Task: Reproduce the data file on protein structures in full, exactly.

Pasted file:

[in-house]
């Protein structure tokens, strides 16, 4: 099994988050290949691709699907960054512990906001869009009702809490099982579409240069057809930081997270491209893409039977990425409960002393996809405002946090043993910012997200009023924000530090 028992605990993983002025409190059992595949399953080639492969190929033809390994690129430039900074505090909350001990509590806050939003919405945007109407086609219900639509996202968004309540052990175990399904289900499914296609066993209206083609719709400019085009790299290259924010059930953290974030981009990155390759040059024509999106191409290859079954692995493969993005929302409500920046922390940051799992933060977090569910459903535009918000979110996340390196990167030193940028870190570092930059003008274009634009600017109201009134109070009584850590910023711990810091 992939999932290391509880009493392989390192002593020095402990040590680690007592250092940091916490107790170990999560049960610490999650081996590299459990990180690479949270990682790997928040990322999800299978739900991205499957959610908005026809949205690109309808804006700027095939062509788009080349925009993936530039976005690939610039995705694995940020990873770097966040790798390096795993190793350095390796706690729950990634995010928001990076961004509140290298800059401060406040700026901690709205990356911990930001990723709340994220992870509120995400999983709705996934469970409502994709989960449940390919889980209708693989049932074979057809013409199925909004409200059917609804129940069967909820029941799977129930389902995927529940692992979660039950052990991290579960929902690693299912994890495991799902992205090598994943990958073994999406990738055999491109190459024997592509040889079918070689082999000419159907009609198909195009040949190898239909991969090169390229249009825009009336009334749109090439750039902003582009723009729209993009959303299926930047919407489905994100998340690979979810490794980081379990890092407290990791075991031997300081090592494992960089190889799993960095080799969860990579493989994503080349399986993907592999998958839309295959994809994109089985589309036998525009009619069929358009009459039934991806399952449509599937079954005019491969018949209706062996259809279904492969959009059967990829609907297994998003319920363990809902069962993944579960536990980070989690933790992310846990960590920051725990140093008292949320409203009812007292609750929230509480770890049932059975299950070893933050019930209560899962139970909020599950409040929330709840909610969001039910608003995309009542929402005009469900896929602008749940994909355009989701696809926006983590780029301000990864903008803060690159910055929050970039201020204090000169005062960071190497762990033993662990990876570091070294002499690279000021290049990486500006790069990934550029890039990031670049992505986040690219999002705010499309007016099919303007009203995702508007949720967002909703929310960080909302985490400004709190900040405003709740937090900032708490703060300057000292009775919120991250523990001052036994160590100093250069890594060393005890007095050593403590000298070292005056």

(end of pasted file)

[in-house]
């Protein structure tokens, strides 16, 4: 099994988050290949691709699907960054512990906001869009009702809490099982579409240069057809930081997270491209893409039977990425409960002393996809405002946090043993910012997200009023924000530090 028992605990993983002025409190059992595949399953080639492969190929033809390994690129430039900074505090909350001990509590806050939003919405945007109407086609219900639509996202968004309540052990175990399904289900499914296609066993209206083609719709400019085009790299290259924010059930953290974030981009990155390759040059024509999106191409290859079954692995493969993005929302409500920046922390940051799992933060977090569910459903535009918000979110996340390196990167030193940028870190570092930059003008274009634009600017109201009134109070009584850590910023711990810091 992939999932290391509880009493392989390192002593020095402990040590680690007592250092940091916490107790170990999560049960610490999650081996590299459990990180690479949270990682790997928040990322999800299978739900991205499957959610908005026809949205690109309808804006700027095939062509788009080349925009993936530039976005690939610039995705694995940020990873770097966040790798390096795993190793350095390796706690729950990634995010928001990076961004509140290298800059401060406040700026901690709205990356911990930001990723709340994220992870509120995400999983709705996934469970409502994709989960449940390919889980209708693989049932074979057809013409199925909004409200059917609804129940069967909820029941799977129930389902995927529940692992979660039950052990991290579960929902690693299912994890495991799902992205090598994943990958073994999406990738055999491109190459024997592509040889079918070689082999000419159907009609198909195009040949190898239909991969090169390229249009825009009336009334749109090439750039902003582009723009729209993009959303299926930047919407489905994100998340690979979810490794980081379990890092407290990791075991031997300081090592494992960089190889799993960095080799969860990579493989994503080349399986993907592999998958839309295959994809994109089985589309036998525009009619069929358009009459039934991806399952449509599937079954005019491969018949209706062996259809279904492969959009059967990829609907297994998003319920363990809902069962993944579960536990980070989690933790992310846990960590920051725990140093008292949320409203009812007292609750929230509480770890049932059975299950070893933050019930209560899962139970909020599950409040929330709840909610969001039910608003995309009542929402005009469900896929602008749940994909355009989701696809926006983590780029301000990864903008803060690159910055929050970039201020204090000169005062960071190497762990033993662990990876570091070294002499690279000021290049990486500006790069990934550029890039990031670049992505986040690219999002705010499309007016099919303007009203995702508007949720967002909703929310960080909302985490400004709190900040405003709740937090900032708490703060300057000292009775919120991250523990001052036994160590100093250069890594060393005890007095050593403590000298070292005056």